Keeping the market in mind: What makes product marketing successful at Intercom?

Main illustration: Christopher Gale

At Intercom, we believe the best products are built with the market in mind. That’s why some of Intercom’s first marketing hires were product marketers and why we’ve had a “seat at the table” from the early days of the company. 

This isn’t always the case across the industry. Product marketing looks different in every company, but one common trend is that many product marketing managers (PMMs) feel undervalued. In fact, only 4% of PMMs think other teams in their company fully understand what they do. 

More and more, I see startups hiring PMMs as their first marketer

Luckily, we’re seeing some shifts in the industry. More and more, I see startups hiring PMMs as their first marketer – understanding the value they bring when it comes to nailing your positioning and product-market fit from the start.

When I joined Intercom five years ago, I was thrilled with how closely PMM partnered with the product and sales teams. As Intercom has grown and evolved over the years, so has the way we work – under the leadership of Ali Biggs and alongside colleagues like Christine Sotelo, we have carefully expanded the size of the team and our remit. But we’ve always maintained, and even improved, those close partnerships.

This means better outcomes for everyone: from the teams we work with to, more importantly, our customers. Now, as Intercom turns 10 years old, we’re sharing four learnings we’ve found to be key to a successful (and happy!) product marketing team.

1. Involve PMM in the entire product process (or: it’s not all about launches)

Product marketing is often thought of as the “product launch” department because that’s often our most visible function. But while launches are a lot of fun, there’s so much more to product marketing at Intercom. 

“It’s up to us to know everything about our customers – who they are, where they hang out, and what pain points we can solve for them”

Our team’s mission is to bring the voice of the market to life within the company, and the voice of the product to life externally, so that customers can find, adopt and get value from our products. It’s up to us to know everything about our customers – who they are, what they do, and what pain points we can solve for them. Our approach is typically what’s known as “full-stack” product marketing, which essentially means we’re involved from the very start of product development, all the way to launch and beyond.

This covers four general areas.

  • Customer and marketing insight: Know our customers, competition, and market inside out and represent the voice of the market internally
  • Product strategy: Partner closely with product to influence the product strategy and roadmap, closing gaps and capitalizing on opportunities.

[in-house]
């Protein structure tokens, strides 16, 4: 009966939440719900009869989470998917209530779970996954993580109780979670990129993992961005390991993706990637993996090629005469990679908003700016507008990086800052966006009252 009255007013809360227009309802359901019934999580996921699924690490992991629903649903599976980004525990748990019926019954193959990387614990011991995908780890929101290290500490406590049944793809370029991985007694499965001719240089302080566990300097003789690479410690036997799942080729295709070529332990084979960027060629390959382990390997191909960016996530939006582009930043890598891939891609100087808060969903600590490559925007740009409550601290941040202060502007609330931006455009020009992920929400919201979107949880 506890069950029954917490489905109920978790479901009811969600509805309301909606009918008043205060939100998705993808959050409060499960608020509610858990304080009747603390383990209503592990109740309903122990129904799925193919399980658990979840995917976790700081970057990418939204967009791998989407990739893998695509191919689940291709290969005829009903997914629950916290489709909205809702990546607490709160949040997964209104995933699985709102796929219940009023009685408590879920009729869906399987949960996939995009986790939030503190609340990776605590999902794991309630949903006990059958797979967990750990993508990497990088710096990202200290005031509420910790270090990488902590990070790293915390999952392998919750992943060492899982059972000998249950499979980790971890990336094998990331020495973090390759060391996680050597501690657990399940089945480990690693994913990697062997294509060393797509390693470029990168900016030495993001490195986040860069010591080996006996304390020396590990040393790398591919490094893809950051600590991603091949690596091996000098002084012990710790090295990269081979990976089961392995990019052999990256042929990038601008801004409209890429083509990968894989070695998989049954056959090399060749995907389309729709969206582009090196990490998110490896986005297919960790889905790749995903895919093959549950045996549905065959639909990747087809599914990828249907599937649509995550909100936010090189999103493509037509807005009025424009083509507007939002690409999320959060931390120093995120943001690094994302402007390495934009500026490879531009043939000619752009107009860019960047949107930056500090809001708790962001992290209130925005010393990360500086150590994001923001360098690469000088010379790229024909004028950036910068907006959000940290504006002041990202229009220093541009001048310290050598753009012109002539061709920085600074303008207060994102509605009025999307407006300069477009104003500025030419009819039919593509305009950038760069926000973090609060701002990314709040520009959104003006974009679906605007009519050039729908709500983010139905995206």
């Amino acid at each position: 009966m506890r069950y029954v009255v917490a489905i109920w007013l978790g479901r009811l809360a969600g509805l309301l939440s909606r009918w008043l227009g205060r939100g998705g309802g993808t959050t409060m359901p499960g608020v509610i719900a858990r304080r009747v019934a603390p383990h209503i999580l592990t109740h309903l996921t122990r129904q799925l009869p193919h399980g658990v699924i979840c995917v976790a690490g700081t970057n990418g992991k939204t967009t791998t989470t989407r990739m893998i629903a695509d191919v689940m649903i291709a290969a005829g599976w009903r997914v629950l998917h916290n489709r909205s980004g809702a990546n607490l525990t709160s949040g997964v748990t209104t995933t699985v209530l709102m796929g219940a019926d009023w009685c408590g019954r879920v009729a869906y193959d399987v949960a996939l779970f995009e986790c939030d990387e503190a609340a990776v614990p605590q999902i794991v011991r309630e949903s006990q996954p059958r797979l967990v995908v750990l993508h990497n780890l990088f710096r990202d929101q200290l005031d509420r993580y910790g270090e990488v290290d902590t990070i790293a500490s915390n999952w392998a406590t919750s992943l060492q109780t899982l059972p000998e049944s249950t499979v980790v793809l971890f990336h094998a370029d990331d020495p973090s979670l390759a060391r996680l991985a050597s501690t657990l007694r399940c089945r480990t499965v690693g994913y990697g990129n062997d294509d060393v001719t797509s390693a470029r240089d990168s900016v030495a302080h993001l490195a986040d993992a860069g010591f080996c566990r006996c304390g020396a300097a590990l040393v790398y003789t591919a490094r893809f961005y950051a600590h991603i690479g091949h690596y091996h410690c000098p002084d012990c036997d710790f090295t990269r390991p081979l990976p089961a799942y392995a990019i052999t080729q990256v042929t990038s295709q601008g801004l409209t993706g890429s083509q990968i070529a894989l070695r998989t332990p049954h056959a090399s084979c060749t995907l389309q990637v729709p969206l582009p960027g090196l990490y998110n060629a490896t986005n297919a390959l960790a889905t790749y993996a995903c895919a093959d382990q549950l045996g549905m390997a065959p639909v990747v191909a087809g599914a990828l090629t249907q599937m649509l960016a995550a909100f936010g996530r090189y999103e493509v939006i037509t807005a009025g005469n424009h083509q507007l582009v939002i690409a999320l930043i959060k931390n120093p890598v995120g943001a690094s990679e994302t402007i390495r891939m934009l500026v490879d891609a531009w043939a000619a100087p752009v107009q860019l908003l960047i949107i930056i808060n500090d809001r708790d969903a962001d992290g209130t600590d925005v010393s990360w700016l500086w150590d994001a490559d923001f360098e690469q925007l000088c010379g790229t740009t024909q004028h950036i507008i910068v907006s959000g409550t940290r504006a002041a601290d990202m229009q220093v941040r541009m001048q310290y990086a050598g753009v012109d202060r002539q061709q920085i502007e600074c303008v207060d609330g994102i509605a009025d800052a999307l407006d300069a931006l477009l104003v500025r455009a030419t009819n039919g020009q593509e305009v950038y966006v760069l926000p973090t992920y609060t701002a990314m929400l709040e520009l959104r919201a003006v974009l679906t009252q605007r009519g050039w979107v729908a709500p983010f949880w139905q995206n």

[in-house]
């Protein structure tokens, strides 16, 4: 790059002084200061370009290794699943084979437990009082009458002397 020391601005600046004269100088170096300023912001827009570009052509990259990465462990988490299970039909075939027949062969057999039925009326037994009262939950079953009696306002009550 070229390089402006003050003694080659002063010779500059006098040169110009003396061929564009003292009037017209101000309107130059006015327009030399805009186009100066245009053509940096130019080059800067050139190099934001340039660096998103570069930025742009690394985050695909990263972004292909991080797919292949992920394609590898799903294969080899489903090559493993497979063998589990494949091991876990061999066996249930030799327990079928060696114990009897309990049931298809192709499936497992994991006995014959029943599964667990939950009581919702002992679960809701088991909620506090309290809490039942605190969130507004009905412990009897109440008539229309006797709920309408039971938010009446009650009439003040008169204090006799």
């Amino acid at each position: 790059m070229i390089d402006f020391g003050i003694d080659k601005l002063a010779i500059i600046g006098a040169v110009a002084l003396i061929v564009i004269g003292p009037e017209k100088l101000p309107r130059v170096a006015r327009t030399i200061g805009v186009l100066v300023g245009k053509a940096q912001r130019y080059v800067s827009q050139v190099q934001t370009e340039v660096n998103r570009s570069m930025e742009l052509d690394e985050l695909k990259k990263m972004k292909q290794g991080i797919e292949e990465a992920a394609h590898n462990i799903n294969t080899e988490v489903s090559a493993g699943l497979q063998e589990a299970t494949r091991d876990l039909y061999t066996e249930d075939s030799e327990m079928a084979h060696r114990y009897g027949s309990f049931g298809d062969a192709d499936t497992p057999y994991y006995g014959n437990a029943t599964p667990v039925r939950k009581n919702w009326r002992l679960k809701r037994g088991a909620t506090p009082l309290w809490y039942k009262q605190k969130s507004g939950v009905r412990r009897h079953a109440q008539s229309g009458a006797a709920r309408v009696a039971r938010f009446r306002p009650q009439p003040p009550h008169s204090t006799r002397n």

• Positioning and messaging: Develop effective positioning and messaging that resonates with and converts Intercom’s target customer segments.
  • Go-to-market strategy: Define strategy for marketing new and existing products, collaborating with sales and marketing to execute.

We partner closely with the product team to influence our product strategy and roadmap based on customer and market insights. From there, PMM helps prioritize features, inputs on scope, works with other marketing teams to launch those features to the market, and then drives their uptake through sales and marketing enablement. 

Our customer and market insights inform what we build to ensure we’re telling a cohesive story that resonates with our customers, as well as influencing feature adoption and uptake well beyond launch. Ultimately, it helps us to deliver better products and marketing.

It can be a challenge not to spend all your time on launches – especially at a product-focused company like Intercom with an R&D team that ships fast and often. But as Intercom has grown, we’ve evolved our team to maintain a balance between launch work and non-launch activities like go-to-market (GTM) strategies, deep positioning work, and customer advisory boards. 

It’s important to us that our PMMs have the time and resources to dive into impactful, strategic work that affects our team and product roadmap, as well as our overall marketing strategy

This makes our roles more satisfying. I love the excitement of a big launch, but most PMMs don’t want to spend all their time doing one type of work. It’s important to us that our PMMs have the time and resources to dive into impactful, strategic work that affects our team and product roadmap, as well as our overall marketing strategy.

2. Relationships are key

It’s a little clichéd, but relationships really are the foundation of good product marketing. Our involvement in every stage of the product process means cross-team relationships are crucial.